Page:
The first development from structural to stereo-chemistry was to consider the relative position of atoms in methane, CH 4 . Structural chemistry had proved that the four atoms of hydrogen were linked to carbon and not to each other, thus


and not for example H—H·C<H
, but how the four were grouped remained to decide.

The decision is derived as follows:—

If the four hydrogen atoms are supposed to be in a plane on one side of the carbon atom as above, two methylchlorides CH3Cl should be possible, viz. :—

C Cl  and  C H
H Cl

Such isomeric compounds have never been found, but they appear as soon asthe four atoms (or groups of atoms) to which carbon is combined are different, for example in CHFClBr, fiuorchlorbrom- methane. Then and only then two isomeric compounds have been regularly observed, and the sole notion about relative position of atoms in methane which explains this fact is that the four groups combined with carbon are placed at the summits of a tetrahedron whose centre is formed by carbon. The two possibilities are then represented by:—

Fig. 1.

Fig. 2.

These groupings have the character of enantiomorphism, i.e. they are non-identical mirror images. If any of the two differences in the summits is given up, for example, F substituted by Cl with the formation of CHCUBr, the enantiomorphism disappears.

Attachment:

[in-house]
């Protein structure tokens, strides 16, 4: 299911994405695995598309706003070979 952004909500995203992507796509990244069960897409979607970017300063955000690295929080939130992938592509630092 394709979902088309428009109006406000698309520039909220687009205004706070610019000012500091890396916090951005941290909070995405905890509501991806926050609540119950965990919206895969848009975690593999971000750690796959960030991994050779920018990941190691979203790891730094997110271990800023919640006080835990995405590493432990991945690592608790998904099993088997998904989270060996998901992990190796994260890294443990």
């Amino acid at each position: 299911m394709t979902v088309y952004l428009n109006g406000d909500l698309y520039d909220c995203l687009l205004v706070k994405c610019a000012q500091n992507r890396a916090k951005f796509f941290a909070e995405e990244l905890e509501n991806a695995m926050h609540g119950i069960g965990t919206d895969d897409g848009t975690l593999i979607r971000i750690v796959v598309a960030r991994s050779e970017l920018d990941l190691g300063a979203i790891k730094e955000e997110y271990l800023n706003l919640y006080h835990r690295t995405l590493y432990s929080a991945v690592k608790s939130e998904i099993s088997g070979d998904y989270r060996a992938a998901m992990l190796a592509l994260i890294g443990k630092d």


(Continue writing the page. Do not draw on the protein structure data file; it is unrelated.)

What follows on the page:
The isomerism corresponding to this difference in relative position is the simplest case of stereo-isomerism. The carbon atom in the special condition described, linked to four different atoms or groups, is denominated “asymmetric carbon”, and will be denoted in the following formulae as C. Stereo-isomerism exists in tartaric acid, HO2C·CH(OH)·CH(OH)·CO2H (studied by Pasteur), in the lactic acid, CH3·CH·OH·CO2H (studied by Wislicenus), while the simplest case at present known is the chlorobromofluoracetic acid, C·Cl·Br·F·CO2H, obtained by Schwartz. This stereo-isomerism, due to the presence of asymmetric carbon, is of a characteristic kind, which is in perfect accordance with the theory of its origin, being the most complete identity combined with the difference that exists between the left and right hand. All the properties which